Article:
Pipasha Biswas has noble goals, like healing the human heart and curing cancer. But that’s not the only reason she is so inspiring. Recently, when unimaginable pain and loss blocked…
Department of Computer Science and Information Systems :: Scholarships
As a computer science and information systems student, you have access to a wide range of scholarships specific to your degree.
COMPUTER SCIENCE AND INFORMATION :: RESEARCH PUBLICATIONS AND GRANTS
Our computer science and information system faculty are excited to develop your knowledge and skills through research. Opportunities are available for both undergraduate and graduate students. We encourage you to discuss any research interests with your professors.
Counseling Center Services
This presentation includes Counseling Center Services offered as well as helpful tips in managing stress and anxiety when it comes to adjusting to college.
Fraternity and Sorority Life at TAMUC
Fraternities and Sororities have been an integral part of the Lion student experience. Making up roughly 10% of the full-time undergraduate student population with close to 550 members across four councils, Fraternity and Sorority Life members strive to uphold the values of academic excellence, campus involvement, philanthropy and Lion spirit. Joining a fraternity or sorority is a lifetime commitment, a commitment that will benefit you during your time on campus and after graduation. Our community has so much to offer you. It is comprised of chapters that are individually unique, but together, create a united community. We hope there is a chapter home for everyone at TAMUC. We encourage you to explore Fraternity and Sorority Life and all it has to offer.
Teaching Certifications – EC-6 or 4-8
Learn about our comprehensive year-long, field-based teacher education program – which teaches you effective pedagogy and provides you with an abundance of training in the public schools. We supply you with all the tools you’ll need to be a successful teacher in grades head start – up through 8th grade. Q&A session at the end – so you can get all your questions answered. Touch a life forever – be a teacher!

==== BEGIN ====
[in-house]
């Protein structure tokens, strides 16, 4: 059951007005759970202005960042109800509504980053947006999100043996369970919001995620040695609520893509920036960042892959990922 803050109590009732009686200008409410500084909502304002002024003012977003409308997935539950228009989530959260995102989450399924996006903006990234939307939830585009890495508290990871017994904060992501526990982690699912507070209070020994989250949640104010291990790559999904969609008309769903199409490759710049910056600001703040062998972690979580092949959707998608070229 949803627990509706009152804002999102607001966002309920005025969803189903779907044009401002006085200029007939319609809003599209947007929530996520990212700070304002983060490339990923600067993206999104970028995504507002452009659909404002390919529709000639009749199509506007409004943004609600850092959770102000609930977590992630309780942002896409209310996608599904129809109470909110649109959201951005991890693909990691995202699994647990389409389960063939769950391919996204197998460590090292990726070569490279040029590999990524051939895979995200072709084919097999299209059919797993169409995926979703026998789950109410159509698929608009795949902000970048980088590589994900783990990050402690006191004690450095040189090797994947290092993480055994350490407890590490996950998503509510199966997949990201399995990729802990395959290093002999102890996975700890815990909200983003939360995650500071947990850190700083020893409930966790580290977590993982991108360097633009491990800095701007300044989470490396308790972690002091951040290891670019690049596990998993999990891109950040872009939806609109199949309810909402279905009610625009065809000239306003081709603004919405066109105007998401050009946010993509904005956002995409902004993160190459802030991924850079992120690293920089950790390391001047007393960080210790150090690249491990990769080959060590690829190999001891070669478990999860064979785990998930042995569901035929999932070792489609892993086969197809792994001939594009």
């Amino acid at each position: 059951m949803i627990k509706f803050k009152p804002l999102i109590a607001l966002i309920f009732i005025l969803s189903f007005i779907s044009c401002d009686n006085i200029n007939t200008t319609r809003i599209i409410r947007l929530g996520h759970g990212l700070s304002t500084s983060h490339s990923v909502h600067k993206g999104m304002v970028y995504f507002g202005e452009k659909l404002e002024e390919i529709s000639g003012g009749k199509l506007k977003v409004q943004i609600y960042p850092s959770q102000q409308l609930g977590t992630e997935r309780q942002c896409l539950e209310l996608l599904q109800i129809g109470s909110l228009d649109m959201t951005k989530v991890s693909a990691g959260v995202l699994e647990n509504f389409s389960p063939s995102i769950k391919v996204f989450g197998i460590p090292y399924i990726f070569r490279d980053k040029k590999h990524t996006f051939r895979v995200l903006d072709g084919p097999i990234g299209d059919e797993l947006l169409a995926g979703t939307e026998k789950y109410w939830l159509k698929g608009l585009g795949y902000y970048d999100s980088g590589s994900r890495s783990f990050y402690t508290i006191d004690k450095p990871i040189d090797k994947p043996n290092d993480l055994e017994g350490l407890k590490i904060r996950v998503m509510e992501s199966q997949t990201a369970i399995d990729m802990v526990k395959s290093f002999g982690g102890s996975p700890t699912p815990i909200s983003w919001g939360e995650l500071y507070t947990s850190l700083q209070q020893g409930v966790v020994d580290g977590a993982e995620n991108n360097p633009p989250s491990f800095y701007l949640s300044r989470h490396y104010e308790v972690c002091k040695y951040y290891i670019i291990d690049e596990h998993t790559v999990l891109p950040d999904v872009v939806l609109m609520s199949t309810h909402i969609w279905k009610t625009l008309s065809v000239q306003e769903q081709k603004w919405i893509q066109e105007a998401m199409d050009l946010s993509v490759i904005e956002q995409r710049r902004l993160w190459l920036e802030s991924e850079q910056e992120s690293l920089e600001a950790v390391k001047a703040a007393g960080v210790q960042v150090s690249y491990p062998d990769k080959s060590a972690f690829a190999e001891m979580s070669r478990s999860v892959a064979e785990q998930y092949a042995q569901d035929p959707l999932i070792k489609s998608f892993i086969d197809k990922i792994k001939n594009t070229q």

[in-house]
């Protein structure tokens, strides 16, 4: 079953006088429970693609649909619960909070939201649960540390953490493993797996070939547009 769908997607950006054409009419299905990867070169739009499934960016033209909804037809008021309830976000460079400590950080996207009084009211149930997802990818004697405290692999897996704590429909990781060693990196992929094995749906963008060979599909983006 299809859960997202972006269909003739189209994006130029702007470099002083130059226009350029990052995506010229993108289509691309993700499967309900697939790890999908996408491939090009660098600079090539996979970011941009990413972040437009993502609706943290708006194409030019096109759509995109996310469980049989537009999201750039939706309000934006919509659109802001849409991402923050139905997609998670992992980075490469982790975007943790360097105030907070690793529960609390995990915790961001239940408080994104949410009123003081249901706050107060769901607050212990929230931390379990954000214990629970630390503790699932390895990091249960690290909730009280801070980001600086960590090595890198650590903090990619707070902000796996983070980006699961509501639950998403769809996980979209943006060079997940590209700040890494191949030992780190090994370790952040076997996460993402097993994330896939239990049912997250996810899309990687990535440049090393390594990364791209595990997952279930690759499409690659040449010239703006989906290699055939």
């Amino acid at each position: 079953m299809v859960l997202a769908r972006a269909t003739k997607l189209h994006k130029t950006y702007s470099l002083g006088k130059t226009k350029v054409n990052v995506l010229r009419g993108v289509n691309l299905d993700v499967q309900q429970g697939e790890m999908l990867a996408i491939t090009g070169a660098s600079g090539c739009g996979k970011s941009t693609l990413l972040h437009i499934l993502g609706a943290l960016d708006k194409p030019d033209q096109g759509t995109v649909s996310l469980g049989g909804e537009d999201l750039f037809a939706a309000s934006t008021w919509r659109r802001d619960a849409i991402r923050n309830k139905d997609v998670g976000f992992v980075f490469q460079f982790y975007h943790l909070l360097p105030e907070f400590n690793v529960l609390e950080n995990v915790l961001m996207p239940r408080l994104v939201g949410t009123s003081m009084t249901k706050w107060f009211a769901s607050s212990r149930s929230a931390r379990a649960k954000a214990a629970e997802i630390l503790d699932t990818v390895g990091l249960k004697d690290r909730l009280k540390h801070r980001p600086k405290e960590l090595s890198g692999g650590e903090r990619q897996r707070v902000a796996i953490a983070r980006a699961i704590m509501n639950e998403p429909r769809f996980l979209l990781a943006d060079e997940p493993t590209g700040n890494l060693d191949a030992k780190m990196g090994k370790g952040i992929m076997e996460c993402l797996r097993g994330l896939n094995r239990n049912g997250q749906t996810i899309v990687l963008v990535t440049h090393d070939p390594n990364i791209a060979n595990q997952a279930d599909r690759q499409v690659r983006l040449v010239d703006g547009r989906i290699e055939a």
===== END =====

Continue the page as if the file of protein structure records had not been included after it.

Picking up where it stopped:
Get a glimpse of campus by going a virtual tour with our Lion Ambassadors.
Parent & Family Q&A Session
Your student has a checklist of items that need to be completed before starting classes and so do you. In this session, the presenter will dive into the parent and family checklist so you can support your student during this transition from high school to college. This session will be interactive with opportunities to share your own knowledge if this is not your first student to attend college.
Showcase of Computer Science
In this section we will introduce the Department of Computer Science and Information Systems. We will introduce the faculty, staff, undergraduate programs, graduate programs, and courses. We will also show the statistics of the job marketing of our graduates.
Admissions Questions and Issues
Join Undergraduate Admissions representatives to answer any questions you may have.
Directions to the Degree
Success Teams are here for you! Get your guide on how to be a successful college student and navigating your way through the four years here at Texas A&M University-Commerce.
First-Year TRAC, We’ve Got Your Back!
There is more to going to college than how well you perform in the classroom. A great college experience is bigger than that. The First-Year TRAC program will immerse you in a range of challenging and rewarding experiences all designed to help you get connected and create a pathway to success. Learn more about our First-Year TRAC program at A&M-Commerce.
Gain expertise in computational linguistics and natural language processing. Our graduate certificate is designed for students in computer science and linguistics.
The Development of Synthetic Hosts for Anion Recognition and Chiral Recognition Applications and the Development of Molecular Switches
There are 3 main projects in the Starnes research group.
- The Development of Synthetic Hosts for Anion Recognition Applications